Arts

Kodaline's Vinny May Jr on new album Politics of Living and Belfast HMV in-store performance

Frighteningly popular Swords indiepop combo Kodaline unleash their new album The Politics of Living today. David Roy quizzes drummer Vinny May Jr about navigating the quartet's 'difficult third album'

Kodaline will appear at HMV Belfast this evening

HI VINNY. Kodaline's third album Politics of Living is released today a year later than originally planned after you decided to re-record some of it. What prompted that decision and how do you feel now that it's finally out there?

It took longer that we'd have liked but I think we made the right move holding off releasing it until we were kind of completely satisfied.

The album was pretty much done about a year ago but we just kind of felt like it wasn't really there – it didn't feel like we were done.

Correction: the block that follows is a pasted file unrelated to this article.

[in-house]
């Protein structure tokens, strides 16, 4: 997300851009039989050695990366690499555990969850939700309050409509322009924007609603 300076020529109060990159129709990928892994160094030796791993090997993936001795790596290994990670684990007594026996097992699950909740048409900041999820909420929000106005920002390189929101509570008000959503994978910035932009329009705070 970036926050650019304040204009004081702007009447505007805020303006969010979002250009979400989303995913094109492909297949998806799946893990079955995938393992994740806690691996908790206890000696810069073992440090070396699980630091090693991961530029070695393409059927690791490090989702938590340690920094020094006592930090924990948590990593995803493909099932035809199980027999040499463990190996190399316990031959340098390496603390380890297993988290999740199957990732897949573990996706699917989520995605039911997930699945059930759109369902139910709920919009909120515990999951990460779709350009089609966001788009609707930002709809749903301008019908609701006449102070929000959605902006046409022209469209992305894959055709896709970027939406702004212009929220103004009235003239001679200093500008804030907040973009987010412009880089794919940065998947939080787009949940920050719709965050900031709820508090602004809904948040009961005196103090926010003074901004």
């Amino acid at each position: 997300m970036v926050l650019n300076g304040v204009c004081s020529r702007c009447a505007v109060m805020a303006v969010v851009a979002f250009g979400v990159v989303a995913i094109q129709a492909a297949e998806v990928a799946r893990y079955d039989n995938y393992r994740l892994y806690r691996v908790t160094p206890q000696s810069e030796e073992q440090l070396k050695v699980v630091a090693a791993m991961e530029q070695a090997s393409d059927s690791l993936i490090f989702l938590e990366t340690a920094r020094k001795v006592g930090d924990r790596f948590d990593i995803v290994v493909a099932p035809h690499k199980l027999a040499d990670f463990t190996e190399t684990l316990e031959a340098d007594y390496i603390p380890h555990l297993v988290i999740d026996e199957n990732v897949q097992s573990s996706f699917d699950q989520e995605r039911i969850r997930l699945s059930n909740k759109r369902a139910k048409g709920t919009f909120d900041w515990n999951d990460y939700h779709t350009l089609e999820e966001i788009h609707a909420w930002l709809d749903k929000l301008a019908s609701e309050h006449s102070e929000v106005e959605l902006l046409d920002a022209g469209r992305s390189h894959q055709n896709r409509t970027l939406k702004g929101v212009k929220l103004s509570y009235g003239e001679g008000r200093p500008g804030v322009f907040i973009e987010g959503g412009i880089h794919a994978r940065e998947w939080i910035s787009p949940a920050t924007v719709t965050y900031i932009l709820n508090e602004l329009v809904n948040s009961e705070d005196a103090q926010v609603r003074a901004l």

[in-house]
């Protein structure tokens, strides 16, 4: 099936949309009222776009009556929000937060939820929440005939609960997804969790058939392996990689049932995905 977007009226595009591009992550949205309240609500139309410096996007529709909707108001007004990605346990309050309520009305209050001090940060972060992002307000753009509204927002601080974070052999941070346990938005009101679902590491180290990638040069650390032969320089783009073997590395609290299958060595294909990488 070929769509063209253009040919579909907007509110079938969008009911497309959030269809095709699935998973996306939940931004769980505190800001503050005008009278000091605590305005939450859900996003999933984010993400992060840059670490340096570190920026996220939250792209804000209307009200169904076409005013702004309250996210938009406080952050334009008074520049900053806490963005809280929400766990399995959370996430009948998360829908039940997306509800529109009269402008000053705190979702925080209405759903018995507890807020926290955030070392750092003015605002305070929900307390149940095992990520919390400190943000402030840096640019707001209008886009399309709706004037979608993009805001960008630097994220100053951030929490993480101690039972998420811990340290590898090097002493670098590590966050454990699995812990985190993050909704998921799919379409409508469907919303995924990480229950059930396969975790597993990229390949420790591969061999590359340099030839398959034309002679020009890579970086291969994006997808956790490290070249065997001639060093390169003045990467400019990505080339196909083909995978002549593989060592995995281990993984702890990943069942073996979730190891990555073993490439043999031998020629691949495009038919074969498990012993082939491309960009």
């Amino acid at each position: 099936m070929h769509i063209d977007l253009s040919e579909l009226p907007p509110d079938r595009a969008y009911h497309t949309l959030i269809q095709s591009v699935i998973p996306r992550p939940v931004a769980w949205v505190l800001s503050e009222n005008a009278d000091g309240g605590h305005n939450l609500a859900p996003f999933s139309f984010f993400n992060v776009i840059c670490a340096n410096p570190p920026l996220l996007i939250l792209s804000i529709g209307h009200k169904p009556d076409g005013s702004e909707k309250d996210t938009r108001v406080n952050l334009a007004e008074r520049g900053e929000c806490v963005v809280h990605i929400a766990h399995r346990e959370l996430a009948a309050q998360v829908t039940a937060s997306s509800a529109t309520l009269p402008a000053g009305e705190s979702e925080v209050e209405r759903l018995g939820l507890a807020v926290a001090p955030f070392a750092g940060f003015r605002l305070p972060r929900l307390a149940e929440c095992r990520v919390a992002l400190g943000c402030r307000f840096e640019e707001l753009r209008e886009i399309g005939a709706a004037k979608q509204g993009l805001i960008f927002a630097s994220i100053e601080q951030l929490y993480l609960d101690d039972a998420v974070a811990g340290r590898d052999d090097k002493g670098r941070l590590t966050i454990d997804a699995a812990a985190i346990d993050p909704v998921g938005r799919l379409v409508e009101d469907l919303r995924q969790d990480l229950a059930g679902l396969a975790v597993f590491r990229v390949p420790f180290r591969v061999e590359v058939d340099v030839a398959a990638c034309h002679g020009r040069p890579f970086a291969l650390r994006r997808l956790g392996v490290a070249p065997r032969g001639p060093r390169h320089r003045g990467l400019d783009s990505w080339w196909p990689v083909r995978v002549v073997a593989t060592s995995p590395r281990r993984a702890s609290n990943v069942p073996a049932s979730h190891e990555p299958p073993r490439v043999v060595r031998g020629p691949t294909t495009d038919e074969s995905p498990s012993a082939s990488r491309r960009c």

We felt like we needed to take the extra time and properly be 100 per cent happy with it, and now we're at that stage – we've said everything we wanted to say on the record and we're ready to go. We're much more happy with it now.

How much of it was re-done?

We wrote like 60 per cent of the album again from scratch, pretty much. At the time it was pretty daunting and we're very lucky that our record label and publishing company give us a lot of freedom.

This being our third album, we've built up a certain level of trust with them, so they let us do our thing – if we're saying that something isn't right, they trust our instinct.

It was nerve-wracking, but it was the right decision – it took a leap of fate for us to do it but then the record company have subsequently been like, 'yeah, it was the right move' too.

Third albums are generally when bands start to experiment a bit more. Was working with a selection of co-writers for the first time on this record part of that process?

Yeah, we didn't want to make the same record again and we wanted to try new things. We'd worked with one or two people on our second album [2015's Coming Up For Air] but not really to any kind of big extent.